1- The home had always been held in a land trust that named Oscar and Laura as beneficiaries, with no mention of Anne or the children. When Oscar died, the real estate interest automatically transferred over to Laura, and the will had no effect on it, because the will did not list the specific property.

2 – The will did not name a guardian for the children, and because Jim had some criminal issues a few years ago (before he cleaned his life up), the court was not willing to approve him without further inquiry. It also looked like Jim was not likely to get any money back that he had spent on trying to watch over his nephews, because the estate’s executor had been appointed by the court, since the will did not name one, and only the executor had the right to get paid for his time dealing with Oscar and Anne’s estate.

3 – Laura was contesting the will’s distribution of personal property, saying the Oscar and Anne did not know what they were doing when they signed the will. The court sought to hear testimony from the two witnesses who signed the will, but one had passed away last year, and the other was last seen leaving to work in Brazil with a two-year contract, and Jim was having trouble paying his legal bill, so the issue ended there.

The end result here is that do-it-yourself documents may have saved between $250-2500 in legal fees for estate planning; it also left Laura with the home and all the items within, the two kids without a family member to take care of them or any inheritance, and Jim having spent his entire savings to try to accomplish the right thing for his brother’s kids, with nothing in return but a lawyer bill ten times the amount Oscar and Anne saved.

Of course, not every do-it-yourself will ends in this type of absolute disaster; this is probably a worst-case scenario. But the scenario above can very easily happen to a do-it-yourself customer who is not aware of the many complications the law holds, especially if they are concerned about certain family members, or if they have numerous debts, business/partnership interests, or other complications.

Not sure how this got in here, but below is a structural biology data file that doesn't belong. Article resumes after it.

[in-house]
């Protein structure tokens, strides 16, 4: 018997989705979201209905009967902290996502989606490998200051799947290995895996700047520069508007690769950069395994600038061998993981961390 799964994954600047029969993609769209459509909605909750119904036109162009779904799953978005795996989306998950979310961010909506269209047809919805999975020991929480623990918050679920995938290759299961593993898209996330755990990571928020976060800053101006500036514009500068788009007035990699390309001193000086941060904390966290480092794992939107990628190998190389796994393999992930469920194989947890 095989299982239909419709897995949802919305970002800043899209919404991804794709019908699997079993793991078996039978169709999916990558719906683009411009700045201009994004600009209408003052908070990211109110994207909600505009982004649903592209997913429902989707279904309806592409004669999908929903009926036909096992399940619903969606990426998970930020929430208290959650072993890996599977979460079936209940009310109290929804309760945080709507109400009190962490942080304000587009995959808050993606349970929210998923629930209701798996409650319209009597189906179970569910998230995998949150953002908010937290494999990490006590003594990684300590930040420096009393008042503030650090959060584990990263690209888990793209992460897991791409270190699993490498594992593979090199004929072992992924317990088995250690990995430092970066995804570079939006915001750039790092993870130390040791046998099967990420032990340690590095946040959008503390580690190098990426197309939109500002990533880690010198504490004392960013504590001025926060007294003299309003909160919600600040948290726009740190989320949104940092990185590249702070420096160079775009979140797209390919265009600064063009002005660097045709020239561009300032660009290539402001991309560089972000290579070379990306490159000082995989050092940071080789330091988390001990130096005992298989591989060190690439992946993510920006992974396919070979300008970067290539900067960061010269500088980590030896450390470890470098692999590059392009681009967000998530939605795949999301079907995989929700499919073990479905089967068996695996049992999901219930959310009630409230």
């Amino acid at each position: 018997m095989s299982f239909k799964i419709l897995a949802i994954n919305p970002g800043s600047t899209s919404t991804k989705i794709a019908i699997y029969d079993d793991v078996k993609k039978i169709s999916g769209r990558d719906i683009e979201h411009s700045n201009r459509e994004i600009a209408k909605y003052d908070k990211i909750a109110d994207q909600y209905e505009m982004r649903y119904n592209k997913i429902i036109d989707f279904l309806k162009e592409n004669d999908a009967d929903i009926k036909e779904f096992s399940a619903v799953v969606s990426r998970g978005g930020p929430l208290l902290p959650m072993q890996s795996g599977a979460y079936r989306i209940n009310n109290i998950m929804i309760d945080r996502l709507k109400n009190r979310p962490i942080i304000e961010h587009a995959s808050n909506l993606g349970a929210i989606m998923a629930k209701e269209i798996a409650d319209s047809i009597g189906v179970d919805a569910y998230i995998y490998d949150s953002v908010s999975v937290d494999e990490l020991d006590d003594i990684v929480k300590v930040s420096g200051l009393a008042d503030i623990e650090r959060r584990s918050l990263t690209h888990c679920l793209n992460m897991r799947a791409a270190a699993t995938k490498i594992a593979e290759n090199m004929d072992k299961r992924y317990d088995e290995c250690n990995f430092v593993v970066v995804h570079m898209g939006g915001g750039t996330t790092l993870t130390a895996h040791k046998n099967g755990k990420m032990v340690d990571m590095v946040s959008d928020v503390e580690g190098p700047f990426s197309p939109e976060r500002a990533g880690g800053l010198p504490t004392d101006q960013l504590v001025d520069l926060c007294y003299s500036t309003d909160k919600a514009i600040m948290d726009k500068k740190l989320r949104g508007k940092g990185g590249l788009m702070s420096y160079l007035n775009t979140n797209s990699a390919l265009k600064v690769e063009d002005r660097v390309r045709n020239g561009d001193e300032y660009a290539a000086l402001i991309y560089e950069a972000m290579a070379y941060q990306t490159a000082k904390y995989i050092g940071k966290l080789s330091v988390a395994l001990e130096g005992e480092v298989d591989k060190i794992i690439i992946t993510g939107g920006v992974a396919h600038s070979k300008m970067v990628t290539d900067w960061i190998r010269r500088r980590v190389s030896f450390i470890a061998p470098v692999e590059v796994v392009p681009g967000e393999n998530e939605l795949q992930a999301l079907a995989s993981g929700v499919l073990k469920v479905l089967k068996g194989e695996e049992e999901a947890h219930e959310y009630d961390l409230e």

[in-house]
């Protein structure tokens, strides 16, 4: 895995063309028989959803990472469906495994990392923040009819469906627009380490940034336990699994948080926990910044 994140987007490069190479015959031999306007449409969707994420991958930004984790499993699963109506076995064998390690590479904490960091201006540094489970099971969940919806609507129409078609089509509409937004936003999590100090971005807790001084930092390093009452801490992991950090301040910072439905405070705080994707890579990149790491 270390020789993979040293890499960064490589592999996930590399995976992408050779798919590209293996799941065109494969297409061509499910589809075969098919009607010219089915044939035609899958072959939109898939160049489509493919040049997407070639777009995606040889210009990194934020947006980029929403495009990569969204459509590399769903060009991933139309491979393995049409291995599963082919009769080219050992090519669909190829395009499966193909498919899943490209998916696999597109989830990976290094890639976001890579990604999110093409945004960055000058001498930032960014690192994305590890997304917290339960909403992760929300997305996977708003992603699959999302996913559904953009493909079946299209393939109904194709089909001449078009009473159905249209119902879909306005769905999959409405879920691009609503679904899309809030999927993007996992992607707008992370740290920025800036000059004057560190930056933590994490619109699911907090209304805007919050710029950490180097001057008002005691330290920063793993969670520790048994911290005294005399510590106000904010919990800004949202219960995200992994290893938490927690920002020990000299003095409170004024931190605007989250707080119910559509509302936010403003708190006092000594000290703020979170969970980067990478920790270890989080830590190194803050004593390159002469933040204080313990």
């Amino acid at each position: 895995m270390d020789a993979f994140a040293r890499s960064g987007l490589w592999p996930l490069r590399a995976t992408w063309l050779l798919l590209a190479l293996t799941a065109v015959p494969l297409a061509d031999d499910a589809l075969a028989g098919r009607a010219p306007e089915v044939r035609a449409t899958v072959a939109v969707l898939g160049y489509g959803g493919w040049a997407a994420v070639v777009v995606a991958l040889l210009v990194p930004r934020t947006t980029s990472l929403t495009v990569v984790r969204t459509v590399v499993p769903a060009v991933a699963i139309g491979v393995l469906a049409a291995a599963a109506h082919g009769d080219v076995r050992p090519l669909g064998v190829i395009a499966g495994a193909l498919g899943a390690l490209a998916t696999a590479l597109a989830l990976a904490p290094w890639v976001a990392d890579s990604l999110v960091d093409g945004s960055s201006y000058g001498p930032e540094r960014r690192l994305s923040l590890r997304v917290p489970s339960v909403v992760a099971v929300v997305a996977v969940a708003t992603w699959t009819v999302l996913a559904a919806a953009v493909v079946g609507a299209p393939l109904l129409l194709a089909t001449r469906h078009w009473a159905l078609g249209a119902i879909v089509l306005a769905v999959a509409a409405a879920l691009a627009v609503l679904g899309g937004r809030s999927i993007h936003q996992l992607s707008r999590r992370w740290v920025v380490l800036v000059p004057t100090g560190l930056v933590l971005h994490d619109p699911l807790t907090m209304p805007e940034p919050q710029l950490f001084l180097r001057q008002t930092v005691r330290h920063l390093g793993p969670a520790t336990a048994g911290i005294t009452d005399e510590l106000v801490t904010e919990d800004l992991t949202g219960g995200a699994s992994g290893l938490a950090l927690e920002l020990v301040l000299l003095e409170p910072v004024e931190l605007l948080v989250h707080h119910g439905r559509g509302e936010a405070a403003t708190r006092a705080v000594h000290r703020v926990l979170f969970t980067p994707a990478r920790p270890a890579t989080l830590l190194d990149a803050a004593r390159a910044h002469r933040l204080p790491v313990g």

This is why, when you are contemplating your end-of-life property plan, it is always a good idea to contact an attorney who handles estate planning (such as myself), to ensure your family and/or your other heirs get everything you wish for them to have. Instead, leave the do-it-yourself documents for the people who want to leave their entire estate to chance.

DISCLAIMER: Please do not prepare your own forms after reading this blog, without consulting an attorney first to see if they are appropriate for your situation. I make no representations or guarantees as to the applicability of any forms mentioned here to your specific situation. This blog is ADVERTISING MATERIAL only, and should not be relied upon as legal advice, especially if you are not an Illinois resident. Please contact me if you have a legal question or concern, as no attorney-client agreement will exist between myself and any readers of this blog unless it is signed in writing.


One comment

  1. It seems that a do-it-yourself will does not guide you through all the possible issues that can arise and what you absolutely do not want to happen in the event of your death.